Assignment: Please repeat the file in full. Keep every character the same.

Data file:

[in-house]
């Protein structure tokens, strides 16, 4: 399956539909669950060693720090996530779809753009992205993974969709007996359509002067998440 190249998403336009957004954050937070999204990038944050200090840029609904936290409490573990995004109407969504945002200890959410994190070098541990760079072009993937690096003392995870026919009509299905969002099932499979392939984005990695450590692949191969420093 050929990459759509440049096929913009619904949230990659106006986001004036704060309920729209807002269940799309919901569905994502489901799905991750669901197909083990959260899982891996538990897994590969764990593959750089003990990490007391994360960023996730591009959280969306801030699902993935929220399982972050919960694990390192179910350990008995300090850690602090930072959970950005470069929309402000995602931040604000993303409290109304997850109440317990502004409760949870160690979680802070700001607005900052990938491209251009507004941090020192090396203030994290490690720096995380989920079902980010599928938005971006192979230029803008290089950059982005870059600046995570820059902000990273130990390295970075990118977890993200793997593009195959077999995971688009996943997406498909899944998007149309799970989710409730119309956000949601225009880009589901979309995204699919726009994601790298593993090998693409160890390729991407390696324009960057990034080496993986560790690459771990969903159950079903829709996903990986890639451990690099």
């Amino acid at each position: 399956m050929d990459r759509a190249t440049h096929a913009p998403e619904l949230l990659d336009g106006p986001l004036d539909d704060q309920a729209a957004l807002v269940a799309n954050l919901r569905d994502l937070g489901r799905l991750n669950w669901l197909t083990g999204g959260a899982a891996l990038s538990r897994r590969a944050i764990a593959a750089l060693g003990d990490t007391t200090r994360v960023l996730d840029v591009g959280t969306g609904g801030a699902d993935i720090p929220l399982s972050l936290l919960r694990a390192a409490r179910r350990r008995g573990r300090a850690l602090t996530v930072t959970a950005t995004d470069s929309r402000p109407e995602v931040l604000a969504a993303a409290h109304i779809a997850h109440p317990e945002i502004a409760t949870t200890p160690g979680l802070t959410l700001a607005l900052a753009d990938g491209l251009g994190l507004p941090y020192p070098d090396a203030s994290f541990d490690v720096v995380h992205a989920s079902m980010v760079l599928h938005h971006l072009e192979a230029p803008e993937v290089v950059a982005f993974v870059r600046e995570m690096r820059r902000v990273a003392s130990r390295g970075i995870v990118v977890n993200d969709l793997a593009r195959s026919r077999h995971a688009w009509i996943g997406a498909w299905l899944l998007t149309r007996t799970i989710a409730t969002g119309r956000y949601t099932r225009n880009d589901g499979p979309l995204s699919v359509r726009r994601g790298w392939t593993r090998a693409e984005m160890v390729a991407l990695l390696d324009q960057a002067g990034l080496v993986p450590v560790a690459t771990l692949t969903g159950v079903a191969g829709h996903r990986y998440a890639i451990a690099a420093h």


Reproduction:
[in-house]
């Protein structure tokens, strides 16, 4: 399956539909669950060693720090996530779809753009992205993974969709007996359509002067998440 190249998403336009957004954050937070999204990038944050200090840029609904936290409490573990995004109407969504945002200890959410994190070098541990760079072009993937690096003392995870026919009509299905969002099932499979392939984005990695450590692949191969420093 050929990459759509440049096929913009619904949230990659106006986001004036704060309920729209807002269940799309919901569905994502489901799905991750669901197909083990959260899982891996538990897994590969764990593959750089003990990490007391994360960023996730591009959280969306801030699902993935929220399982972050919960694990390192179910350990008995300090850690602090930072959970950005470069929309402000995602931040604000993303409290109304997850109440317990502004409760949870160690979680802070700001607005900052990938491209251009507004941090020192090396203030994290490690720096995380989920079902980010599928938005971006192979230029803008290089950059982005870059600046995570820059902000990273130990390295970075990118977890993200793997593009195959077999995971688009996943997406498909899944998007149309799970989710409730119309956000949601225009880009589901979309995204699919726009994601790298593993090998693409160890390729991407390696324009960057990034080496993986560790690459771990969903159950079903829709996903990986890639451990690099």
């Amino acid at each position: 399956m050929d990459r759509a190249t440049h096929a913009p998403e619904l949230l990659d336009g106006p986001l004036d539909d704060q309920a729209a957004l807002v269940a799309n954050l919901r569905d994502l937070g489901r799905l991750n669950w669901l197909t083990g999204g959260a899982a891996l990038s538990r897994r590969a944050i764990a593959a750089l060693g003990d990490t007391t200090r994360v960023l996730d840029v591009g959280t969306g609904g801030a699902d993935i720090p929220l399982s972050l936290l919960r694990a390192a409490r179910r350990r008995g573990r300090a850690l602090t996530v930072t959970a950005t995004d470069s929309r402000p109407e995602v931040l604000a969504a993303a409290h109304i779809a997850h109440p317990e945002i502004a409760t949870t200890p160690g979680l802070t959410l700001a607005l900052a753009d990938g491209l251009g994190l507004p941090y020192p070098d090396a203030s994290f541990d490690v720096v995380h992205a989920s079902m980010v760079l599928h938005h971006l072009e192979a230029p803008e993937v290089v950059a982005f993974v870059r600046e995570m690096r820059r902000v990273a003392s130990r390295g970075i995870v990118v977890n993200d969709l793997a593009r195959s026919r077999h995971a688009w009509i996943g997406a498909w299905l899944l998007t149309r007996t799970i989710a409730t969002g119309r956000y949601t099932r225009n880009d589901g499979p979309l995204s699919v359509r726009r994601g790298w392939t593993r090998a693409e984005m160890v390729a991407l990695l390696d324009q960057a002067g990034l080496v993986p450590v560790a690459t771990l692949t969903g159950v079903a191969g829709h996903r990986y998440a890639i451990a690099a420093h």